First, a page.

"Didn't even leave a tip. What a cheap bi—," he muttered, censoring himself before anyone could overhear.

Em Dashes and Commas Don't Mix

Please don’t. It looks awful. But more important than that, it’s against the accepted punctuation conventions and rules. Em dashes and commas do not mix.

Change the tag to a beat so you don’t need a comma. Like this:

“Didn’t even leave a tip. What a cheap bi—” He bit off the word and chewed on its sourness as he shot daggers in her direction.

But, as usual, I digress. (A rather necessary digression, because I know if I don't cover that someone out there will bring it up and claim I omitted it even though it's not exactly on-topic for intrusions.)

(Notice how the period goes inside the closing paren.)

(There. It happened again.)

Intrusions Are Inevitable in Fiction

So, back to the topic. Intrusions are part and parcel of fiction writing, in my experience, but are very rare elsewhere. If you’re primarily a writer of news or academic articles, you won’t have much reason to use them at all; the expected and accepted register of such writing precludes the use of parentheticals. (For journals, the use of parentheses is reserved for in-line citations.) If you're writing fiction, whether there's dialogue or not, you'll likely find a use for an intrusion. (If you hate them, that's fine. I'm not prone to inserting them where they were absent, but I'm all about making sure the ones you use are correctly punctuated.) If your intrusion requires a comma afterward, it needs to be set aside with parentheses. If no comma is needed, you can use em dashes.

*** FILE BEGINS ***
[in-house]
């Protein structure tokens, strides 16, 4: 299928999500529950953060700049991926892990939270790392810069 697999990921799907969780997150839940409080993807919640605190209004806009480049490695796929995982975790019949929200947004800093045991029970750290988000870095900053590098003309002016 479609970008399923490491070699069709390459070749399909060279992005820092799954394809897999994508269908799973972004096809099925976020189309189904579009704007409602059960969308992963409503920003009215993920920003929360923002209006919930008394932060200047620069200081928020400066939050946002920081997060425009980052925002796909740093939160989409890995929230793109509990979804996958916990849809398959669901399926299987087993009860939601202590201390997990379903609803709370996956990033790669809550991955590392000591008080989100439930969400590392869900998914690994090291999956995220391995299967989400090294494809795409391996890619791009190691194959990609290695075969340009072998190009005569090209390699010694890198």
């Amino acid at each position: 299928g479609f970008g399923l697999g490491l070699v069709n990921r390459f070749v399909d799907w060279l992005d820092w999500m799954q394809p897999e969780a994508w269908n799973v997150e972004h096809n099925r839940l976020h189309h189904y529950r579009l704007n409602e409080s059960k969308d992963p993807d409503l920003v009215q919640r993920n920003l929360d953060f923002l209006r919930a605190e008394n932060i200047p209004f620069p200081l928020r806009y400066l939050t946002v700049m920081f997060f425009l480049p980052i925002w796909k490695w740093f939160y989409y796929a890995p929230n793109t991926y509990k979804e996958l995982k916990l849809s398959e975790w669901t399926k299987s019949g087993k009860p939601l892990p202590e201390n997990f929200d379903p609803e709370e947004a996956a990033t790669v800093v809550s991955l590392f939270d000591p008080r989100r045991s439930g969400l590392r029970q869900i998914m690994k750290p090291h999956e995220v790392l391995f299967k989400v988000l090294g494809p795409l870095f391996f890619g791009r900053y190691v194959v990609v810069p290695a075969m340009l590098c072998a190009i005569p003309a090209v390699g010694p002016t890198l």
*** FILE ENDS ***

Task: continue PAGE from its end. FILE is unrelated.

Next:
Parentheses Lack the "OOMPH" Factor

When to use parentheses vs. commas by Karen Conlin for BookWorks.comEm dashes signify additional “oomph” to the intrusion. Parentheses are for additional information that’s nice to have, but not vital. Ask yourself how important the intrusion is, and you’ll be halfway to choosing the better punctuation.


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2 thoughts on “Spellcheck Cannot Save You! Parentheses vs. Em Dashes”

  1. Wendy says:

    You cover when an independent clause in parenthesis isn’t attached to any particular word/phrase in the preceding sentence, but I usually get tripped up on where the period goes when a parenthetical intrusion (usually to clarify the meaning/usage of my sentence-ending word/phrase) happens to qualify as an independent clause and happens to land on the end of a sentence.

    Or when I find myself intruding on my intrusion.

  2. Hello, Wendy.

    I think I understand what you’re asking (if I don’t, it’ll become clear before long).

    I wrote that as an example of what I believe you’re questioning. There’s the main thought, and it’s followed by a parenthetical that’s not so much an intrusion as a clarification.